May 6, 2014 by Tracey S. Rosenberg
I live in Scotland, and I’ll be voting in the referendum, but I haven’t been terribly outgoing about my opinions, apart from having a YES badge on one of my jackets (which I haven’t worn for weeks). I’m therefore somewhat bemused by finding myself in trailer #1 for Scotland Yet.
It all started when Kirsty Logan, in her capacity as Books Editor of The List, put out a call for flash fiction pieces about an independent Scotland. I took up the challenge and wrote “Essay Topic: How the Wars of Scottish Independence led to a Better Scotland” – it was something of a parody of how some history essays are basically The Bits Everyone Knows, with a few trivial and even apocryphal details. (Does anyone who isn’t a medieval historian know anything about Alfred the Great apart from maybe he burned the cakes? That sort of thing.)
Kirsty didn’t take the piece. Sob! But as she published a poem of mine in the same issue, I rapidly dried my tears and looked around to see what else I could do with the story. (Also, you can read the excellent pieces she did select.)
I ended up adapting it as a performance piece: “How the Wars of Scottish Independence led to a Better Scotland, by Fiona, Age 10”. I debuted it at the National Library of Scotland’s Burns Night Slam, and it was something of a tribute to my improvement as a performance poet that I made it to the final round, placing third, whereas the previous year I’d been knocked out in the first. A fellow competitor, upon tendering his congratulations, suggested that I might have won if I’d performed the Independence piece last, as it got such a good reaction from the audience, but unfortunately you never know with such things, and anyway I’m not sure I had another piece strong enough to launch me into the final. However, I was quite pleased with myself, and later spent my prize of a £10 Blackwell’s gift voucher on my current Moleskine notebook.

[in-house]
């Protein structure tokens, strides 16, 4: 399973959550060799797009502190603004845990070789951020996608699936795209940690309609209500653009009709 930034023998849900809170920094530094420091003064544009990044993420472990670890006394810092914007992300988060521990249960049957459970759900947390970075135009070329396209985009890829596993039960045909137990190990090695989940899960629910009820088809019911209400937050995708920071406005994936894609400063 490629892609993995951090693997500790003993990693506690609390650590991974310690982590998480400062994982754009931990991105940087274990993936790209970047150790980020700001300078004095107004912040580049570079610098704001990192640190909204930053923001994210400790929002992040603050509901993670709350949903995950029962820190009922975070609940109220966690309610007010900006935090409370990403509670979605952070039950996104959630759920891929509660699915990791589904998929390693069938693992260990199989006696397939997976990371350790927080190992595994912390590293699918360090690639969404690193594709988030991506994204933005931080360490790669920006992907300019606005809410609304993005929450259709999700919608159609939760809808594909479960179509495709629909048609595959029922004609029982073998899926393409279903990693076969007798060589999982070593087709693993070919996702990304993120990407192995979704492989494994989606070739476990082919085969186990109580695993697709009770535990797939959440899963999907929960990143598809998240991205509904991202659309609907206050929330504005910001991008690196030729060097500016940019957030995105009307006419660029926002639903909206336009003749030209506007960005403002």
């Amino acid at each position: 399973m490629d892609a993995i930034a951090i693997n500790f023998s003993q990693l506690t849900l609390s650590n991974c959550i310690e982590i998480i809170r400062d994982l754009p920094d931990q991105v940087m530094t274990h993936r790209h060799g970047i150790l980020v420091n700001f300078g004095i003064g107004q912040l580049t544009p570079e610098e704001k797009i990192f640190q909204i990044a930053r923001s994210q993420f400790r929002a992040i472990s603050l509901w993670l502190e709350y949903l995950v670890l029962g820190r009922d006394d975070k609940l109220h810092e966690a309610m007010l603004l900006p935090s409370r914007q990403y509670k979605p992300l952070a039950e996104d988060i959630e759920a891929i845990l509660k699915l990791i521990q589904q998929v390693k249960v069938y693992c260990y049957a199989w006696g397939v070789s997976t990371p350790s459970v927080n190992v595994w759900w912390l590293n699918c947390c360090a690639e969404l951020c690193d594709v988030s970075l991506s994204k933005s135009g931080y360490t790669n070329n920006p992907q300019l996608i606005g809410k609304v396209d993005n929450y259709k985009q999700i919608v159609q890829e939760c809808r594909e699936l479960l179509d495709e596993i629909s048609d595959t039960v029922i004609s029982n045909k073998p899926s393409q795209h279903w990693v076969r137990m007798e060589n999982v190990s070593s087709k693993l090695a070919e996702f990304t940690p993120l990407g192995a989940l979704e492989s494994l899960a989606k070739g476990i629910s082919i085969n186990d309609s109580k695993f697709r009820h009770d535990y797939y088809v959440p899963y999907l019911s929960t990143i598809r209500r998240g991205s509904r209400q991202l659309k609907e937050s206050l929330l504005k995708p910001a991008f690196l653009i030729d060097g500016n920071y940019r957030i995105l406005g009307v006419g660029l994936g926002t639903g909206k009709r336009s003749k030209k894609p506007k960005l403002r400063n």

Jenny Lindsay, who is one of the grandes dames of the Edinburgh spoken word scene [in the sense of experience and prominence rather than age, I hastily add], enjoyed the piece so much that she invited me to perform it at a National Collective event in February. National Collective is a group of artists and creative who are pro-independence. This particular event had poems and memoirs and I think there was a short film, or possibly some slides? Anyway, I did my piece and I think it went well.
Two nights later, when the cabaret Jenny organises with Rachel McCrum (Rally and Broad) needed a last-minute performer due to illness, they contacted me and I went on that night, and did the independence piece as part of my set. I vaguely remember being told that someone was filming, but I didn’t really think about it.
…until a friend tagged me in a Facebook comment last week, and today I finally went to look at what she was referring to.
(Rally and Broad starts at 2:03 and I’m on for a whole nine seconds not much later than that.) I should probably open my eyes wider when I perform. Or memorise my pieces so I’m not looking down at the paper so much. On the other hand, I’m glad I wore lipstick!
(Because lipstick is always a plus.)
Anyway, I wasn’t expecting to see myself wedged in between snippets of intelligent creative people saying interesting things (Jenny is there, as is Alan Bissett, and many other people). And some chickens. Not sure how the chickens would vote, to be honest. But I’m happy that my performance was interesting enough to be spliced into the trailer, and I look forward to seeing the full-length version.
And to the referendum.